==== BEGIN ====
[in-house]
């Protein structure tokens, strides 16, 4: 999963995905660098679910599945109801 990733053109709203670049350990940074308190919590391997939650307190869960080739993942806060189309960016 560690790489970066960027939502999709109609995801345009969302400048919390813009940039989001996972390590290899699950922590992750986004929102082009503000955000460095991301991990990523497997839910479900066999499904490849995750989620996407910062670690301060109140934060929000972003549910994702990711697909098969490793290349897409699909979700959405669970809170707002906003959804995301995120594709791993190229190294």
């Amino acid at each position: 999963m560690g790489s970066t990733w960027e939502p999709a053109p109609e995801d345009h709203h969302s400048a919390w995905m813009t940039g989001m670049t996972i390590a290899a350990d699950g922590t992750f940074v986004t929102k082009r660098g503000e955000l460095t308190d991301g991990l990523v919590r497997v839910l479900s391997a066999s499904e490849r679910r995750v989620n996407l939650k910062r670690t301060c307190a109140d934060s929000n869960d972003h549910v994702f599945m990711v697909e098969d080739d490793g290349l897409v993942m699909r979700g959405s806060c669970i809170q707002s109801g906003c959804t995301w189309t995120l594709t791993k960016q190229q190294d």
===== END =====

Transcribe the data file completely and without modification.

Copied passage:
[in-house]
């Protein structure tokens, strides 16, 4: 999963995905660098679910599945109801 990733053109709203670049350990940074308190919590391997939650307190869960080739993942806060189309960016 560690790489970066960027939502999709109609995801345009969302400048919390813009940039989001996972390590290899699950922590992750986004929102082009503000955000460095991301991990990523497997839910479900066999499904490849995750989620996407910062670690301060109140934060929000972003549910994702990711697909098969490793290349897409699909979700959405669970809170707002906003959804995301995120594709791993190229190294």
């Amino acid at each position: 999963m560690g790489s970066t990733w960027e939502p999709a053109p109609e995801d345009h709203h969302s400048a919390w995905m813009t940039g989001m670049t996972i390590a290899a350990d699950g922590t992750f940074v986004t929102k082009r660098g503000e955000l460095t308190d991301g991990l990523v919590r497997v839910l479900s391997a066999s499904e490849r679910r995750v989620n996407l939650k910062r670690t301060c307190a109140d934060s929000n869960d972003h549910v994702f599945m990711v697909e098969d080739d490793g290349l897409v993942m699909r979700g959405s806060c669970i809170q707002s109801g906003c959804t995301w189309t995120l594709t791993k960016q190229q190294d």